On the Verge of Something New

Nature strips are the piece of land outside a property that lies between the footpath and the street. They can contribute to the look and feel of a house and even a whole street. Typically grassed with street trees in the middle or simply a grassed area, because they are generally on public land, Council is obliged to ensure they are safe environments.

Along with enhancing street appeal, nature strips can house important infrastructure such as drainage for stormwater and wastewater, which Council also needs to ensure remains protected and accessible.

It is the responsibility of the tenant or home-owner, however, to maintain any nature strip outside their house.

We know with properties these days having smaller gardens or in some cases no garden at all, some community members have been eyeing up nature strips up as an alternative option to grow their own flowers, fruit and vegetables and increase biodiversity in their area.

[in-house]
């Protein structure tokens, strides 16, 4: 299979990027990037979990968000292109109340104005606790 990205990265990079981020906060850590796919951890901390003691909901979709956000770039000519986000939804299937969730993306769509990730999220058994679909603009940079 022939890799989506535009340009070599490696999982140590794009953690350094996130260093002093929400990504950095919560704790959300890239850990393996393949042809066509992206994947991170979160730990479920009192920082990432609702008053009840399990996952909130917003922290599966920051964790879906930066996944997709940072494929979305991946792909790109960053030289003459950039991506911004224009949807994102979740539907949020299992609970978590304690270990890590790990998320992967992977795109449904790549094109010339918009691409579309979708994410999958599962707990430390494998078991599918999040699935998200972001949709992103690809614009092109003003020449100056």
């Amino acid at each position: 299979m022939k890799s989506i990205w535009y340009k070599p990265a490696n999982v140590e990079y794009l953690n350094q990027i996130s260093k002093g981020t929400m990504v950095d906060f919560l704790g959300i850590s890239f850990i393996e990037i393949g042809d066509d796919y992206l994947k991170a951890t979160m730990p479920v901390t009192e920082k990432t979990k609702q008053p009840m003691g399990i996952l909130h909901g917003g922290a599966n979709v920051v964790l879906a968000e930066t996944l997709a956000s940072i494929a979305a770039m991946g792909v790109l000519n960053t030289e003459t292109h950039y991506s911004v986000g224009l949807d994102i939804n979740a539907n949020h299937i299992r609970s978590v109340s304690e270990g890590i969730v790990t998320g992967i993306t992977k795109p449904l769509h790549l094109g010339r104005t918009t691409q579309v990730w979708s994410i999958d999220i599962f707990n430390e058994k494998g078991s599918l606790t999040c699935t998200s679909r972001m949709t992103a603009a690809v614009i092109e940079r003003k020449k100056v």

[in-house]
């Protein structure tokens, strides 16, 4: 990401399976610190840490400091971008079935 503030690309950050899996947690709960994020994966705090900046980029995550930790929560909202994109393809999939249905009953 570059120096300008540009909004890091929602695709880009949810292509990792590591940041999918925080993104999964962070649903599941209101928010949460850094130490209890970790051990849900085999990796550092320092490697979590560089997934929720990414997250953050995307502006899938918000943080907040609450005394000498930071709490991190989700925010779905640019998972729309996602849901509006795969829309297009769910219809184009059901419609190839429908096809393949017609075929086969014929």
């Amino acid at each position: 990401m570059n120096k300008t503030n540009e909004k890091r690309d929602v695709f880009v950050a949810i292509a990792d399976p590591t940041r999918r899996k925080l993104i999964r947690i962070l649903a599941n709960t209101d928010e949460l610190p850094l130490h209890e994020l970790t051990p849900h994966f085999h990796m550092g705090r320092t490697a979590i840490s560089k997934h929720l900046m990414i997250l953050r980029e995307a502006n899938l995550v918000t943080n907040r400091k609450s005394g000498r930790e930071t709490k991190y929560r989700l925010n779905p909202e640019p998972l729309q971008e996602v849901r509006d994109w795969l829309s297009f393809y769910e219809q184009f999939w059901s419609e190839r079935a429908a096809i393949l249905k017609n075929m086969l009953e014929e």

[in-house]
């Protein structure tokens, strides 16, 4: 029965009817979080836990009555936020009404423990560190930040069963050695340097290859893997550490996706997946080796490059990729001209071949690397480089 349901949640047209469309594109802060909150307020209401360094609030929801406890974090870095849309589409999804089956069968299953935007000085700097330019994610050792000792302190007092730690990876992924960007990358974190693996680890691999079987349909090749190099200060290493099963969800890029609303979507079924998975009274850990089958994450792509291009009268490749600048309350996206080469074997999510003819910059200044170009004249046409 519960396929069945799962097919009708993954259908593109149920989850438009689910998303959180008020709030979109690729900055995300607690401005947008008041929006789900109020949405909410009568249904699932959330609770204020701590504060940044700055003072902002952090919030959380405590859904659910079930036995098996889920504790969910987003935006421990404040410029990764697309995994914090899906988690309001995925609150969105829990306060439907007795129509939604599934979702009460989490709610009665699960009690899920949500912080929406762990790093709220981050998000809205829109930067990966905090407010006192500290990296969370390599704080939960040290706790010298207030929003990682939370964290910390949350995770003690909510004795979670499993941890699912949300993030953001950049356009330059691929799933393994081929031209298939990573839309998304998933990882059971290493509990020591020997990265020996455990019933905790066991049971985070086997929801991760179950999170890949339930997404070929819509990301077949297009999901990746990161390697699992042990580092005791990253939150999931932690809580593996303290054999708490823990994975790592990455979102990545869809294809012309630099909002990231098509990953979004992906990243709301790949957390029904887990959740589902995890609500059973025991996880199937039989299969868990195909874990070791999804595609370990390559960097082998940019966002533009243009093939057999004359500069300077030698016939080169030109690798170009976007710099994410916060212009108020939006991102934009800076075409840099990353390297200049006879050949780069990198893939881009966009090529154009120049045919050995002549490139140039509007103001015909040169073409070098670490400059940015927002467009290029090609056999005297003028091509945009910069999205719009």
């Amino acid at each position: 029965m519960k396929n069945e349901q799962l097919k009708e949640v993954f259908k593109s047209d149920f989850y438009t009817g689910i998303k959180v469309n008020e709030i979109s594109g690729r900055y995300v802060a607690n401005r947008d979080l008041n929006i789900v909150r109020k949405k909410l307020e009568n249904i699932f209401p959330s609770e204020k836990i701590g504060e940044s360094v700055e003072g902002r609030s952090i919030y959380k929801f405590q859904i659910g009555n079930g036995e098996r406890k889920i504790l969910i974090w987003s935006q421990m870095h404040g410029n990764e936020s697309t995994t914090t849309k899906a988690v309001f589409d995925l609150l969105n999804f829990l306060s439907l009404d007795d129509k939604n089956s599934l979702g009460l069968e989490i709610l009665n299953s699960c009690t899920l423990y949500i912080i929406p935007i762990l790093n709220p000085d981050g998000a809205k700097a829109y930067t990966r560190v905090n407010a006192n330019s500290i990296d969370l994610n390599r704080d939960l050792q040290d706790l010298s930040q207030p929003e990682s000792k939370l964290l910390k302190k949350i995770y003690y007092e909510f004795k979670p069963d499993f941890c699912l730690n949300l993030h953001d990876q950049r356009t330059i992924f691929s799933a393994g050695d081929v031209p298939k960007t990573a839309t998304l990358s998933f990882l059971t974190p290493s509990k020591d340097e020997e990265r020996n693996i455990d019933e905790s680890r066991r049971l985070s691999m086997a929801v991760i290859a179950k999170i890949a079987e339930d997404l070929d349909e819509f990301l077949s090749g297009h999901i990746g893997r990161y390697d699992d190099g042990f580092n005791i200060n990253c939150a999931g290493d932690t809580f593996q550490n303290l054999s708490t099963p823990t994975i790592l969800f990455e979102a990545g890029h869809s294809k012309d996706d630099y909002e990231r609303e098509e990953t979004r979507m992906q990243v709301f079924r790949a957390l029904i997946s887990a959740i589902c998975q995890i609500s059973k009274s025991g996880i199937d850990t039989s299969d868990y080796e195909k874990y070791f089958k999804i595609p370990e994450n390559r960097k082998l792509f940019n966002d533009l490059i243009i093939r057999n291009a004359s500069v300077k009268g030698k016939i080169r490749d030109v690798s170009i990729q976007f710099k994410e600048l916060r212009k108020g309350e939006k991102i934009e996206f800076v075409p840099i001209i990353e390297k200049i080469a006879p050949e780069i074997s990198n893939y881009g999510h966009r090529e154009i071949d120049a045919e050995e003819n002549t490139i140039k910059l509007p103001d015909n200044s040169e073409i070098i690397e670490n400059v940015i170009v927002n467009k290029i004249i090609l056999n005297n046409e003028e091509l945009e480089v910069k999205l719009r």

In Maribyrnong, we have a set of guidelines that provide direction for residents wanting to plant out the nature strip in front of their residence, subject to receipt of a permit, issued by Council. The permit is free.

As these guidelines are now over 10 years old, we have started work to review and update them.

Initial conversation in early 2023

The first community conversation sought views of nature strips generally and asked for ideas on how they should be developed in the future. We also wrote to current permit holders with additional questions on the permit process, specifically.

Almost 250 responses were received:

  • the majority believed nature strips contribute to the look and feel of a street through colour/visual pleasure
  • there was almost unanimous support for greater use of nature strips
  • respondents would like to see more plants, more trees and more vegetable gardens

What's next?

Council is using your feedback, along with technical and specialist advice, to help inform an updated Nature Strip Landscape Policy and Guidelines document, which will be shared with the community for feedback in early 2024.

To stay up-to-date on the project, click the 'follow' button at the top of the page.

grasses and a gum tree on a nature strip

Note: images on this page are not in keeping with the existing guidelines which require plants to be pruned to a height of no more than 50 cm and not protrude onto pathways, driveways, or beyond the back of kerb.


Share your views and stories on nature strips

Image of a historical building with a well maintained nature strip out the front with natives and tough plants.